<< back
ReachX logo

Electric Vehicle Start-ups: A missed opportunity for India

Publication Date: 11 May 2018 - By Market Mogul By Market M.

Environmental, Social & Governance Macro Multi Asset Asia ex-China


Tesla Motors has revolutionised the automotive industry, and OEMs must face up to the challenge Elon Musk has set down in the development of electric vehicles (EVs). Before Karl Benz perfected the internal combustion engine and brought fossil fuel powered cars to market, vehicles were already running on batteries.

Thus, the concept of EV is not new and has not just become a reality today. However, EVs were abandoned early on in favour of petrol powered motor vehicles.

Chevrolet again introduced the concept of using electric cars in the 1980s. Now, many EV startups are popping up all around the world, challenging the established car manufacturers. This challenge has forced the automakers to venture into EVs.

The major component of electric vehicles is its battery, built with lithium, the lightest metal on the periodic table. The production of lithium is the main bottleneck for the automotive industry because existing lithium production also needs to satisfy the massive consumer electronics industry as well. Thus, this light metal is considered to be one of the most important resources for the 21st century, akin to oil in the 20th.

Except for the IT industry, India was a late entrant to the new breakthrough technology sectors. But this time instead of being merely late to the party, it seems India has declined the invitation altogether. Thus, India lost a golden opportunity to develop a battery manufacturing industry which would power the future, especially in a world facing climate change.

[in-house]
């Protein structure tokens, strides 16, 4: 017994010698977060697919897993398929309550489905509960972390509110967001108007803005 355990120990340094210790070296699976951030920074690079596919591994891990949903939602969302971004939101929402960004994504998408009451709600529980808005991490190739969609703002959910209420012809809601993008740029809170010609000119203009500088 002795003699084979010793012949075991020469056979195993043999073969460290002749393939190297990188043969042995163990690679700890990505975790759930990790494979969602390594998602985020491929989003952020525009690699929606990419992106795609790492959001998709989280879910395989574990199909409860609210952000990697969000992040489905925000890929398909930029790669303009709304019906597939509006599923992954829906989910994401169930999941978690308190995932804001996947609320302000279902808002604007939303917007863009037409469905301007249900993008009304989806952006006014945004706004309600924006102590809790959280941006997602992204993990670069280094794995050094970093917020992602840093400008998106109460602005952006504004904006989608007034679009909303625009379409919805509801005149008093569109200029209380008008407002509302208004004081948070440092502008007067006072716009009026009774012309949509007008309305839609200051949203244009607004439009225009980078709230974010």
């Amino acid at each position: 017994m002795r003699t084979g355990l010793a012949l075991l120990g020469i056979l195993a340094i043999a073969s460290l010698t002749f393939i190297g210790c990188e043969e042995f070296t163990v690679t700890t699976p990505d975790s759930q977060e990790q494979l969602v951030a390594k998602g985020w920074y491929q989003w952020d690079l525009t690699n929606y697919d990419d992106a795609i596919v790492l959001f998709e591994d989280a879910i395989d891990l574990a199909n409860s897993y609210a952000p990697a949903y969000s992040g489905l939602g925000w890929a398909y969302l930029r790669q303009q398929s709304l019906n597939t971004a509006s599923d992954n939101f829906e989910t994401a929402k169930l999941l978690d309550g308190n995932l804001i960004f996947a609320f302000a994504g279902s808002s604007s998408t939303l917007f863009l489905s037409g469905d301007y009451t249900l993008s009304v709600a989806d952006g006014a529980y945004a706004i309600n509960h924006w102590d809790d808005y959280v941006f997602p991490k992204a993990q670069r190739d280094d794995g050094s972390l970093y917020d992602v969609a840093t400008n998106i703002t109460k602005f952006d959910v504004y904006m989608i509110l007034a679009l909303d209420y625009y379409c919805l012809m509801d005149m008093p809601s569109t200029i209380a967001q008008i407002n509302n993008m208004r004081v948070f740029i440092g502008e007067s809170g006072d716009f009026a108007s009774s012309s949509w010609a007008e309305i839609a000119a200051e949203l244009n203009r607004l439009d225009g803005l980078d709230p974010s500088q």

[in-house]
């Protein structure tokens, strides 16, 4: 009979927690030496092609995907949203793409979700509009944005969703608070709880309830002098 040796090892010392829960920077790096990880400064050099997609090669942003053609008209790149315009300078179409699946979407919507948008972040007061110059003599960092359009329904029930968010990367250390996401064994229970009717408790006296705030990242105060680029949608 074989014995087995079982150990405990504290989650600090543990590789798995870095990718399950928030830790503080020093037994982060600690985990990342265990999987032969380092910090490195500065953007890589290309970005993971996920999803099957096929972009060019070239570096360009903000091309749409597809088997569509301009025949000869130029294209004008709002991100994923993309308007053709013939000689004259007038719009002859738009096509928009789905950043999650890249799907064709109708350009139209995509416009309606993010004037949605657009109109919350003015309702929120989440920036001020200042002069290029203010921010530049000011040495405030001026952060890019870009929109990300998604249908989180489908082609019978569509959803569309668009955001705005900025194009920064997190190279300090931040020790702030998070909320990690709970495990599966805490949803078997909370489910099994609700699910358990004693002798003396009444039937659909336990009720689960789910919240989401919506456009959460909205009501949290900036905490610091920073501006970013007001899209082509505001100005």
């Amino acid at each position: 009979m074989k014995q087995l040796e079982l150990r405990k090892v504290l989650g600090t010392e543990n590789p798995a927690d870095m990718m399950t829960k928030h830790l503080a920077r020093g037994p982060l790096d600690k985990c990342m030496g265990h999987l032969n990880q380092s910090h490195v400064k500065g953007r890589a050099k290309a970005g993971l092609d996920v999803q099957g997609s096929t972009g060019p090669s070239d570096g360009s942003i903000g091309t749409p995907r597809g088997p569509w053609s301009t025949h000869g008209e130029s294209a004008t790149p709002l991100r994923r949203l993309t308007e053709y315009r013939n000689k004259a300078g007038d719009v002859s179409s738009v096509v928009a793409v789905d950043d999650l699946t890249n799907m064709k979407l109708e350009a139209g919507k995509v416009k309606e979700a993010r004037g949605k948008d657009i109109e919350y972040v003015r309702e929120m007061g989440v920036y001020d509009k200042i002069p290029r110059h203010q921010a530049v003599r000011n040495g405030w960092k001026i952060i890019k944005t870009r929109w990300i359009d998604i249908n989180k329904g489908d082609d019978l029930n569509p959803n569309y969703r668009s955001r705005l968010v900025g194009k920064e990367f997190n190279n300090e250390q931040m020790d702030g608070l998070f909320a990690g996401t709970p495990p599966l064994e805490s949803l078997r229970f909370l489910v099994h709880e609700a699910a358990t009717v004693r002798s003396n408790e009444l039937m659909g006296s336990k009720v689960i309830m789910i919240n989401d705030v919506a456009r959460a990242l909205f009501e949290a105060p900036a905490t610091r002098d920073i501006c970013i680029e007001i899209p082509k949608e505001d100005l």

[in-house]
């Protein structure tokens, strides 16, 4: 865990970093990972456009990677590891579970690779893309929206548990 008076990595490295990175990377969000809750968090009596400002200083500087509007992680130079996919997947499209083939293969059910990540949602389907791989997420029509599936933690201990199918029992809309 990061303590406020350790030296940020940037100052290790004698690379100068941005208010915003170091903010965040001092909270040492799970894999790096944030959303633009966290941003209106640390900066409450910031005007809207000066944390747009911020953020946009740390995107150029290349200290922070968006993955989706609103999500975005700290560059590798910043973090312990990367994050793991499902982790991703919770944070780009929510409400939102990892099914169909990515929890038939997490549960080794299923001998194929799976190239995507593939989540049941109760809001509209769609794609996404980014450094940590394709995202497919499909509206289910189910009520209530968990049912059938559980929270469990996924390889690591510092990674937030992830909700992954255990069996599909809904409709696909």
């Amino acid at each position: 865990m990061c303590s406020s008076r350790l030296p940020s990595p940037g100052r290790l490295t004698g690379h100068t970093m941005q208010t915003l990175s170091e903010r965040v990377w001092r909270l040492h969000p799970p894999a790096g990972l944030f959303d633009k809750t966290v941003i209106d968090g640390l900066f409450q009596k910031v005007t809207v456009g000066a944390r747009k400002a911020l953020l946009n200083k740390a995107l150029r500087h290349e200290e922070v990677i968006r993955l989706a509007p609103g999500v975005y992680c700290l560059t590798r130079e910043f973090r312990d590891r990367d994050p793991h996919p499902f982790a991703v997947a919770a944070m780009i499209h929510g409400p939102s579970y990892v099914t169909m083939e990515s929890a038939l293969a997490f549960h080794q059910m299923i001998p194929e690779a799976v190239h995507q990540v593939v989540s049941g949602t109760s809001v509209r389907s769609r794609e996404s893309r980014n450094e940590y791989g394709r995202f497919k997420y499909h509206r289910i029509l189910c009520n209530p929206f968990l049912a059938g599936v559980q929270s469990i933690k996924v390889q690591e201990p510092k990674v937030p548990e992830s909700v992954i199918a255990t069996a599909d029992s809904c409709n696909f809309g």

Tesla Motors scouted for possible locations for a new plant outside the US. China and India were the finalists, and China got the final nod for the proposed plant. India could not take advantage of this fantastic opportunity that could have developed its automobile industry. The government of India recently stated that the country will not have an EV policy but will have “action plans”. The whole Indian auto industry is stunned by this decision. It has created a lot of ambiguity among manufacturers.

A proper policy on EVs could have formed an integral part of the government’s much talked about Make in India and Start up India initiatives. But the current government focused on existing industries rather than exploring new avenues for the manufacturing sector. India’s decision makers have shown a lack of foresight.

While domestic automakers, like Tata or Mahindra, are trying to bring EVs to market, they show a lack of vision in another respect. They have demonstrated very little interest in the race for lithium. They could have manufactured batteries in India rather than sourcing them from neighboring country.

Chinese Vision

This lack of foresight and enthusiasm of both Indian government and automakers have created an opportunity for its arch-rival China. India does not have any lithium deposits, but China, while not exploiting its deposits, still wants to be the leader in curbing the air pollution and also keen on acquiring the state of art of electric vehicle manufacturing. To do this, Chinese firms are bringing supply chains under their control. Chinese firms are acquiring holdings in lithium mining and manufacturing firms of leading lithium producing countries.

Last September, Chinese automaker Great Wall Motor acquired stakes in Pilbara Minerals, an Australian lithium miner. In early 2017, China’s Ganfeng Lithium snapped up 20% of an Argentine project. In 2016, China’s Tianqi Lithium took a 2% stake in Chile’s SQM, one of the world’s top miners of the metal. Chinese automakers are introducing EV’s in their domestic market and have also started establishing recharging stations all around China.

Recently, Chinese automaker BYD has started setting up charging stations just like Tesla Motors is doing in the US. If this continues, then most of the automakers will be forced to establish EV manufacturing plants or else will have to depend on monopolistic Chinese battery manufacturers.

China is developing their battery manufacturing infrastructure faster than anyone in the world, including the US. Unless the situation changes, the world will have to depend on China for the production of lithium batteries. An excellent opportunity for the Indian manufacturing sector to challenge the Chinese firms as well as to other Asian tigers was missed. In the future, China will dictate the terms and conditions in trade agreements which will shift the power from West to East. There are already signs of it happening.

This post appeared first on The Market Mogul.


Most read